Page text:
Name: Austin Barbisch
Year of Birth: Nov. 18, 1968
Weight: 184 (off season) 174 (contest ready)
Birthplace: Dallas TX.
Current Residence: Austin TX.
Sports: Ultra marathons/Bodybuilding/Physique
Tell us a little about yourself, what you do for a living, what hobbies / interests / passions you have.
I am a full time personal trainer and massage therapist. I am interested in pretty much anything involving the human body (nutrition, postural correction and how the body adapts to different training techniques). I also love running, sculpture, photography, physorg.net, coffee shops and bookstores. My main passion right now, is to show how a vegan lifestyle can support our personal health, the health of our fellow animals and the world we all live in.
Why did you become vegan?
I switched to a plant based diet for ethical reasons. I had seen factory farming atrocities in the media long ago, but somehow managed to displace that reality from my everyday life. I met a few vegan friends, and started to realize that in order to live in ethical truth, just being kind to my neighbor was not going to cut it. Being vegan makes me feel like I am doing something kind for the world and the beautiful life forms running, flying and swimming on it. If my instincts don’t lead me to kill an animal, then I have no place eating one.
When and why did you become interested in fitness?
I was pretty over weight as a child and developed a bit of a confidence issue. I was not happy with the way I felt physically either. One summer between my sophomore and junior years of high school I decided to put myself on a diet. Having two Lean cuisine glazed chicken dinners, one half a Hershey bar and a two liter diet coke daily. A terrible diet, but it worked. A few months later, I started to lift some weights in the spare bedroom of my parent’s house. Just pull ups, push ups, upright rows and curls, but almost immediately saw the effect it had on my body. I became seriously involved in weight lifting in my early 30’s. The running became a more serious interest in 2007 after I ran the Austin Marathon. I dove right into ultra marathons a couple of months later, and much prefer the camaraderie the longer distances produce. People tend to support your efforts at making the distance as opposed to beating you to the finish line. It’s like a huge family on a 16-20 mile loop. Super cool!!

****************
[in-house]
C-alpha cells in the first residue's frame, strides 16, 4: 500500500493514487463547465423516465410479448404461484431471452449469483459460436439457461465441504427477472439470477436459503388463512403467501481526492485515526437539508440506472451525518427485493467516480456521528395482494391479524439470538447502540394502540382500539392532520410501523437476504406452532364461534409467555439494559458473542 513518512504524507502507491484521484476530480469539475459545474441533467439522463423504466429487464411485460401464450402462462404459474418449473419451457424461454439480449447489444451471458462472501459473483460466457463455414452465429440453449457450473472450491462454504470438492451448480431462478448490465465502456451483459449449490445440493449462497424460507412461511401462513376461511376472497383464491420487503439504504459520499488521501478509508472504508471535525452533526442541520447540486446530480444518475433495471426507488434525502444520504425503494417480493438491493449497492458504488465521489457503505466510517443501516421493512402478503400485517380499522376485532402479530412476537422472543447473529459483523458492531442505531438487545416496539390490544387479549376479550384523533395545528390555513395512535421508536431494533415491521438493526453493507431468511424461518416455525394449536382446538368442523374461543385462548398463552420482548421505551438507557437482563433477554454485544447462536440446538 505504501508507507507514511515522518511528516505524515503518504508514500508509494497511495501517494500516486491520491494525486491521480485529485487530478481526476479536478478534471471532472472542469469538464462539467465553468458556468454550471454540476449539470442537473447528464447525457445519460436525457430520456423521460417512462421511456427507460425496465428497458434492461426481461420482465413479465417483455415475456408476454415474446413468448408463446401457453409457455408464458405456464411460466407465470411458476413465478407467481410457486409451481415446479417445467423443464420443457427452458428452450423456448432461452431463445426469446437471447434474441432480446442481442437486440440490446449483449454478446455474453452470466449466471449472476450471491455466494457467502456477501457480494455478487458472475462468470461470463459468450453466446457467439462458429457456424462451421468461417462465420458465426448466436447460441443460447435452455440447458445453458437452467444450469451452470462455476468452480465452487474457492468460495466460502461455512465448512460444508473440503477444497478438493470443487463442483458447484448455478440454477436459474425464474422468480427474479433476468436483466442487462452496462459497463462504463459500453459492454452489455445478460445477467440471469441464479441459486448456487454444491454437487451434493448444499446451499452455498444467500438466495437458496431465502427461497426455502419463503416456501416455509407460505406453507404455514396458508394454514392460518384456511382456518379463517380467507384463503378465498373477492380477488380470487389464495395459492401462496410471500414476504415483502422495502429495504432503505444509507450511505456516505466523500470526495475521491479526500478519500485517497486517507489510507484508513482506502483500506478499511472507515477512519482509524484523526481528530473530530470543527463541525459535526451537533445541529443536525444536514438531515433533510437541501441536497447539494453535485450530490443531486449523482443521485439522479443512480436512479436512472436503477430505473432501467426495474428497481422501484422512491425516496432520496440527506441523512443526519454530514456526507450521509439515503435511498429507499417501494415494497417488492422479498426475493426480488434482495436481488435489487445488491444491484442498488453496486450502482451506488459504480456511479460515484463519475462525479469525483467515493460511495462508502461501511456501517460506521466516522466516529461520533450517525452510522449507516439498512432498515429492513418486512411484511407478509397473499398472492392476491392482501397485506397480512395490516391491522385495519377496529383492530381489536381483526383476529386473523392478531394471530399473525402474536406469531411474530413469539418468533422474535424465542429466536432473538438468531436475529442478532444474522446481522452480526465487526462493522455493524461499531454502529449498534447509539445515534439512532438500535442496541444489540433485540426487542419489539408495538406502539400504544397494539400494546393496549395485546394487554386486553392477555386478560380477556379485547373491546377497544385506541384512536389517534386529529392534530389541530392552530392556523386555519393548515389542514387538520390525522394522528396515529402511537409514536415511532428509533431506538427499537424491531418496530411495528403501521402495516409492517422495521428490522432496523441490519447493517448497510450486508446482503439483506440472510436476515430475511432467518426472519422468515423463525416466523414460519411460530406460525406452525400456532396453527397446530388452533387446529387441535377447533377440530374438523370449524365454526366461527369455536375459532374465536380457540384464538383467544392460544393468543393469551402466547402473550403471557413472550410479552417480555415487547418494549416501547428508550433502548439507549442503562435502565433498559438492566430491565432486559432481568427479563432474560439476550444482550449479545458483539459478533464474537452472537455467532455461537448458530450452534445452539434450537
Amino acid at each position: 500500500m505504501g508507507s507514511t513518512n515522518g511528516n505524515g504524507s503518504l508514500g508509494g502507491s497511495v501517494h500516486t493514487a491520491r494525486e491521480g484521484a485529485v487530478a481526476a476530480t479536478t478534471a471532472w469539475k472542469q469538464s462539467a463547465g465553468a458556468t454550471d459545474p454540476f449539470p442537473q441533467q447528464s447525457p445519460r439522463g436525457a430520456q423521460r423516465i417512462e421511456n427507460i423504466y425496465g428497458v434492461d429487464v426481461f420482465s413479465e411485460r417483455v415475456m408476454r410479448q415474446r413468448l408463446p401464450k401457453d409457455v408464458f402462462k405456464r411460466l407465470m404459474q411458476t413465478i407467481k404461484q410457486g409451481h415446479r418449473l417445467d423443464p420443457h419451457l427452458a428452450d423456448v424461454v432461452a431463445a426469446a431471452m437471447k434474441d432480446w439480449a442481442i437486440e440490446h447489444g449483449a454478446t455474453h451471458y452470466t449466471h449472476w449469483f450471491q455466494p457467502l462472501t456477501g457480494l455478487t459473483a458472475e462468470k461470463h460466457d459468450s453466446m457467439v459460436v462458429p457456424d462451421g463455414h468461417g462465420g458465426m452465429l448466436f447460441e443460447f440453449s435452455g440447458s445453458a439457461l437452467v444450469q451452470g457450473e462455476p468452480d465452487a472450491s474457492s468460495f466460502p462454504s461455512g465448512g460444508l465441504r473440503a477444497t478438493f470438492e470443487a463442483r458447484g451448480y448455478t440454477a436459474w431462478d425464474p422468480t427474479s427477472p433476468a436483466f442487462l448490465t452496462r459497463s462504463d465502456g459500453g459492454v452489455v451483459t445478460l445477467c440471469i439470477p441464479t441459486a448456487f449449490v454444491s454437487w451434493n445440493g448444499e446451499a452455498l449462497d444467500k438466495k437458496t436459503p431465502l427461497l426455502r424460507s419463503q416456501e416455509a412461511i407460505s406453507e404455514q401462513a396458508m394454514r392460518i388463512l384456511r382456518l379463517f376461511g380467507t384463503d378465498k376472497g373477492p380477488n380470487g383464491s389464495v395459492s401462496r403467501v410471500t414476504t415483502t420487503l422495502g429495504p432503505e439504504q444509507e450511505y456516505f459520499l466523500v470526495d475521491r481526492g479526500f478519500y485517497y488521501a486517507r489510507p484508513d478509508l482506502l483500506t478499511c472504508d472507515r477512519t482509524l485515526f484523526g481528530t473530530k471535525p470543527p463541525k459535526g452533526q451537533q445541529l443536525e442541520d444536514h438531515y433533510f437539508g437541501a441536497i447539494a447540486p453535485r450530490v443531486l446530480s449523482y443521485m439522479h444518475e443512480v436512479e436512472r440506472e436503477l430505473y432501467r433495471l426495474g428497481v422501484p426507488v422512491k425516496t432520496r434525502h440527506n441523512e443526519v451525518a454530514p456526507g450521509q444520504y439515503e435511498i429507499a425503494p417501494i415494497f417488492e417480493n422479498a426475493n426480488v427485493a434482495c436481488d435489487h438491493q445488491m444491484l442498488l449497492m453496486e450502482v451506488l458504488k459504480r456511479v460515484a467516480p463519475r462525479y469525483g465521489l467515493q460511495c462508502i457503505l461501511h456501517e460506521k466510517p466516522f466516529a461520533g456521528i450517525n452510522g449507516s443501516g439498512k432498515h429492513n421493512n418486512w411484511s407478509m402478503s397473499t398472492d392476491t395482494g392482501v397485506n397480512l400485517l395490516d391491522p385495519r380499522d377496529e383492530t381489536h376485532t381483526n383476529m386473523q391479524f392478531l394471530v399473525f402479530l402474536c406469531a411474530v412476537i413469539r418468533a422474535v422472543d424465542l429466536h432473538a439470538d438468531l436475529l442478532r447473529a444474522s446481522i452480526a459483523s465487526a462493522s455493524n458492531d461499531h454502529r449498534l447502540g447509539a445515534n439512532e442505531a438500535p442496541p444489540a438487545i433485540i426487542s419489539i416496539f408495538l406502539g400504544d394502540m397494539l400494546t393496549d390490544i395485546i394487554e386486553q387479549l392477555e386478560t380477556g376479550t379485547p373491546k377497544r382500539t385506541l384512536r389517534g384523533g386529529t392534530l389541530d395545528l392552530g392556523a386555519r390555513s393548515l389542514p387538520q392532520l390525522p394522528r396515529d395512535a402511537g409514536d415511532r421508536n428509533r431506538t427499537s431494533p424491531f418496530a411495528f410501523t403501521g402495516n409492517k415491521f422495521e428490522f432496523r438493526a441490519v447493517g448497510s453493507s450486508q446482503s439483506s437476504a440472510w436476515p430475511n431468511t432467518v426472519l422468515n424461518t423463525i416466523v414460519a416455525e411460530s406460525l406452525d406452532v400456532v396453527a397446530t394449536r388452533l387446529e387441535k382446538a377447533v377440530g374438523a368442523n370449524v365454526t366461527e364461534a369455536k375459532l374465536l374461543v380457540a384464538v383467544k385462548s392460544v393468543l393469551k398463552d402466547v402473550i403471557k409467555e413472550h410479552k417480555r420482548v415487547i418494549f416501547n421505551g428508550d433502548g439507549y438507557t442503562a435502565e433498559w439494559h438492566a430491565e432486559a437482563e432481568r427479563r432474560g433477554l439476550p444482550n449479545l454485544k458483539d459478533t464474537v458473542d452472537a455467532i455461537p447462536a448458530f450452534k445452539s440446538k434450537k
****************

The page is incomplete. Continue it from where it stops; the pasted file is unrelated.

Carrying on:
What are your recent physical accomplishments?
April 13, 2013 MRI Texas shredder
2nd place in masters bodybuilding
3rd place in masters physique
April 27, 2013 INBF DROP ZONE
2nd place open bodybuilding
2nd place masters bodybuilding
2nd place open physique
The rocky raccoon 100 mile
Time:22 hs 35 min
1st place 115.32 miles
Run like the wind 24 hour race
1st place 60.76 miles
Run like the wind 12 hour race
Hells hills 50 mile race
Nueces 50 mile race
Time: 12hr 4min
The Rocky raccoon 100 mile race
Time: 23hr 10min
2nd place 59.32 miles
Run like the wind 12 hour race
San Antonio Rock and roll marathon
Time 3hr 19min
2007 Prickly pear 50K
Time; 5hr 14 min
2007 Austin marathon
Time: 3 hr 32 min
How would you describe your nutrition program?
I usually start my day with a Proto-mocha-latte. This is a breakfast concoction that I have been relying on for the last 10+ years to start my day. It is comprised of 2-4 cups of coffee, a cup of almond milk and Plantfusion protein powder. Sometimes I add a ½ cup of oatmeal for additional carbs. I snack thoughout the day on various nuts and fruits. I also try to get one or two nice big salads into the day (mixed greens, chopped apples, pears, steamed cauliflower, broccoli, nuts and a good dressing tossed with lots of nutritional yeast). I usually make a smoothie with protein powder, frozen bananas, strawberries, blueberries, and some type of green like Kale, spinach or frozen broccoli after my workouts.
How would you describe your training program?
I train on a five day split with chest, back, shoulders, arms and legs having their own day. I train pretty intensely, trying to break prior weight or rep records every time if possible. Starting with a few warm up sets, I get up to my heavy lifting with low rep sets, finishing up with lots of drop sets or high rep burnouts.
What are some common misconceptions about veganism?
When I first started this journey into a plant based diet, I was fairly sure that my running would probably get better, but my bodybuilding would suffer. I feel that most people currently feel that vegans are not very athletically competitive, and will go back to eating meat after they get tired of being weak and lethargic. I have been breaking all of my previous running and lifting records since turning vegan.
What advice do you have for people who are just starting out with veganism or training?
I would tell them to buy a good vegan cookbook and learn to ask the right questions at restaurants. I would also recommend a healthy dose of nutritional yeast to supplement the vitamin B12 that is lacking in most vegan diets. Herbivores can thrive if they keep a variety of plant based foods in their diet and stay active in their chosen sport. Recovery from strenuous exercise seems to improve with this diet, so they can probably work out harder and longer as their body becomes more alkaline.
Do you have any other thoughts you’d like to share?
I’m just really happy that this website and others have helped keep a community of healthy vegan athletes together. It is awesome to see the shift that our culture is making toward a plant based lifestyle as the medical evidence of its benefits continues to be realized.